Elsewhere there are few standout features, but you do get the standard array of DVD playback tricks – four search speeds, frame-by-frame advance, slow motion, repeat A-B, bookmarks and a two-stage zoom mode that enlarges the picture by 400 and 1600 per cent. Also handy is the Last Scene Memory, which remembers the point where you left off, even if you remove a disc – a feature we wish more Blu-ray players offered. But those who like to tinker with the picture before watching a movie may be disappointed to learn that there are no image adjustments on board, apart from a Black Level Expansion mode that makes very little difference. You can, however, set the deck to output 576i, 576p, 720p, 1080i or 1080p output using a single button on the remote.
Using the player is a breeze. We’ve seen the setup menu layout a hundred times before but it’s a neat, comprehensible design with a pleasingly responsive cursor, and if you hit Setup during playback it stops the movie and jumps to the menu, resuming playback as soon as you exit. There’s also an onscreen display that shows the key information as playback continues, making up for the microscopic display on the front panel. What’s more, discs load very quickly and layer changes are nigh-on instantaneous – all of which makes the business of watching movies a hassle-free experience.
If only we could say the same about the remote, which is a bit of a let-down. First off, it’s far too small for its own good, making most of the buttons too fiddly and close together – those with a clumsy thumb might find themselves hitting the wrong option far too frequently.
But all is forgiven once you clap eyes on the player’s pictures. A run-through of ”King Kong” demonstrates its superb 1080p upscaling, with this tricky movie looking clean and artefact-free throughout – a fact made all the more remarkable by the player’s low price tag. Detail-packed scenes such as the Kong/T-Rex face-off or shots of Kong perched on his cliff-top bachelor pad are rendered with impressive clarity, while edges are crisply defined and untroubled by excessive jaggies, ringing or colour bleed.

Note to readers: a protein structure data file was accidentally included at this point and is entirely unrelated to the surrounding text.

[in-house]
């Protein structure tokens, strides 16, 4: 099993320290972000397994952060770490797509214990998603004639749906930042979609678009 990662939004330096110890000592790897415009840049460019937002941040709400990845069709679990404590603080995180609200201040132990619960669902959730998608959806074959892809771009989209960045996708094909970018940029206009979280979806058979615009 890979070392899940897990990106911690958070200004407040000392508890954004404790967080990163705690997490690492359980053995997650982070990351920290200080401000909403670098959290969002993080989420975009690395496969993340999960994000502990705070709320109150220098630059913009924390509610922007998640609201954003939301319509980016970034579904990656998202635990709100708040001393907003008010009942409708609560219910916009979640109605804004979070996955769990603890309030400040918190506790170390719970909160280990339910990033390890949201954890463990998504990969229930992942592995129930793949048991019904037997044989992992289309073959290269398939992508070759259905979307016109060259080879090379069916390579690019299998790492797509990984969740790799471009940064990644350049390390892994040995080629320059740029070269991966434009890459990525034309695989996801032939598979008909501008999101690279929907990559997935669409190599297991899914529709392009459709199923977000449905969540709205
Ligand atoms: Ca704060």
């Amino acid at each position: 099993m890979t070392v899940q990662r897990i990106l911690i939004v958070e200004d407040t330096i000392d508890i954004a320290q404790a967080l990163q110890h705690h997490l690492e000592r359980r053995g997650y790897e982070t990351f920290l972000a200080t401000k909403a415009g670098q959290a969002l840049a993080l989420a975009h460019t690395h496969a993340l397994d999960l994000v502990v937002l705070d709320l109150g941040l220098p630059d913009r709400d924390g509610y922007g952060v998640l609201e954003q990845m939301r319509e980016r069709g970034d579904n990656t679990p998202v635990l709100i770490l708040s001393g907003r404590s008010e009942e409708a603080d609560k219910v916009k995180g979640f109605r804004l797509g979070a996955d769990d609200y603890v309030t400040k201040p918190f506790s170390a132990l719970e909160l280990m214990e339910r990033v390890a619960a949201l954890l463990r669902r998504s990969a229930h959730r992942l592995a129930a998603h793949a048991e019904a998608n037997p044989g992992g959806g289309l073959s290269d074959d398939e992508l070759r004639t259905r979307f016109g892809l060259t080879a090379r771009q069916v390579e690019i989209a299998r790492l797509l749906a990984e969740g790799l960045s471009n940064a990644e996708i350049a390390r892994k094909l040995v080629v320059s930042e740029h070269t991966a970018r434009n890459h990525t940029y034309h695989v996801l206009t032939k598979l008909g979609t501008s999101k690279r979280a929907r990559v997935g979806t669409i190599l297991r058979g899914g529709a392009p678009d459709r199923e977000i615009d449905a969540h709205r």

Decent handling of dark scenes keeps the movie’s creepy caves from looking like black holes, enabling you to pick out those creepy crawlies in horrible detail. Its ability to muster deep, powerful shades of red, green and blue without making nuanced skin tones look unnatural should also be applauded, as should its satisfyingly solid black reproduction, which lends punch and authority to the picture. It lacks the thrilling three-dimensionality of a true hi-def image, and our reference OPPO DVD deck offers a touch more sharpness and depth, but as budget DVD pictures go this is up there with the best.